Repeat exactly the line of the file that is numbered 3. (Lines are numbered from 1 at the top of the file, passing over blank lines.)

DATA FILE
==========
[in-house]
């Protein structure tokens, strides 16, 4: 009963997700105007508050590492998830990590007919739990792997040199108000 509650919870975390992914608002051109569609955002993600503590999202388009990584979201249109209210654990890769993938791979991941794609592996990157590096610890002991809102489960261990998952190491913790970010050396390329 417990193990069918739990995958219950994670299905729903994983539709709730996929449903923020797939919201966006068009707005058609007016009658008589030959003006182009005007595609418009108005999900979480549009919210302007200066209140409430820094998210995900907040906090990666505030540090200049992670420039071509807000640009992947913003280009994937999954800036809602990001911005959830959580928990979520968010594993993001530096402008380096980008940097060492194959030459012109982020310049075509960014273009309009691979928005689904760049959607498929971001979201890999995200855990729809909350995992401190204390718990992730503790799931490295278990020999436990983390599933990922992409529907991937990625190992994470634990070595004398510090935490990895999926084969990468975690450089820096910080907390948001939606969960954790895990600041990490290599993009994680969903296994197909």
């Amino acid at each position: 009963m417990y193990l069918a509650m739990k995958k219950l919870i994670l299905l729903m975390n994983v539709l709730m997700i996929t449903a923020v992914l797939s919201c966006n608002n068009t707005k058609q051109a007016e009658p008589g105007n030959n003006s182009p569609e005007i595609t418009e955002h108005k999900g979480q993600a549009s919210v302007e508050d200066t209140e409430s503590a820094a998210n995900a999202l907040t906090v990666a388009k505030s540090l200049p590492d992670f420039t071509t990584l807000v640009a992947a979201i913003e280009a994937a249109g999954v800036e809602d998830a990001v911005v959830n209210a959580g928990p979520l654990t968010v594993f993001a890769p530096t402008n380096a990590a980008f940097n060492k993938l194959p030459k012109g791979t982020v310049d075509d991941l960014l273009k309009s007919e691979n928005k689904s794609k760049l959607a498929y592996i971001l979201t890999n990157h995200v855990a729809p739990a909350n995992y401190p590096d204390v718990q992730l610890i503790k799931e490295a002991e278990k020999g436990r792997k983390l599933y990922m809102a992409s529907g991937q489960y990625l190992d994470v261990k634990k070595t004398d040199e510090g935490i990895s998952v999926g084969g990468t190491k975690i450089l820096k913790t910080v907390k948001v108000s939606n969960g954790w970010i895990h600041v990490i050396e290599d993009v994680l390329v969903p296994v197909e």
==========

């Amino acid at each position: 009963m417990y193990l069918a509650m739990k995958k219950l919870i994670l299905l729903m975390n994983v539709l709730m997700i996929t449903a923020v992914l797939s919201c966006n608002n068009t707005k058609q051109a007016e009658p008589g105007n030959n003006s182009p569609e005007i595609t418009e955002h108005k999900g979480q993600a549009s919210v302007e508050d200066t209140e409430s503590a820094a998210n995900a999202l907040t906090v990666a388009k505030s540090l200049p590492d992670f420039t071509t990584l807000v640009a992947a979201i913003e280009a994937a249109g999954v800036e809602d998830a990001v911005v959830n209210a959580g928990p979520l654990t968010v594993f993001a890769p530096t402008n380096a990590a980008f940097n060492k993938l194959p030459k012109g791979t982020v310049d075509d991941l960014l273009k309009s007919e691979n928005k689904s794609k760049l959607a498929y592996i971001l979201t890999n990157h995200v855990a729809p739990a909350n995992y401190p590096d204390v718990q992730l610890i503790k799931e490295a002991e278990k020999g436990r792997k983390l599933y990922m809102a992409s529907g991937q489960y990625l190992d994470v261990k634990k070595t004398d040199e510090g935490i990895s998952v999926g084969g990468t190491k975690i450089l820096k913790t910080v907390k948001v108000s939606n969960g954790w970010i895990h600041v990490i050396e290599d993009v994680l390329v969903p296994v197909e």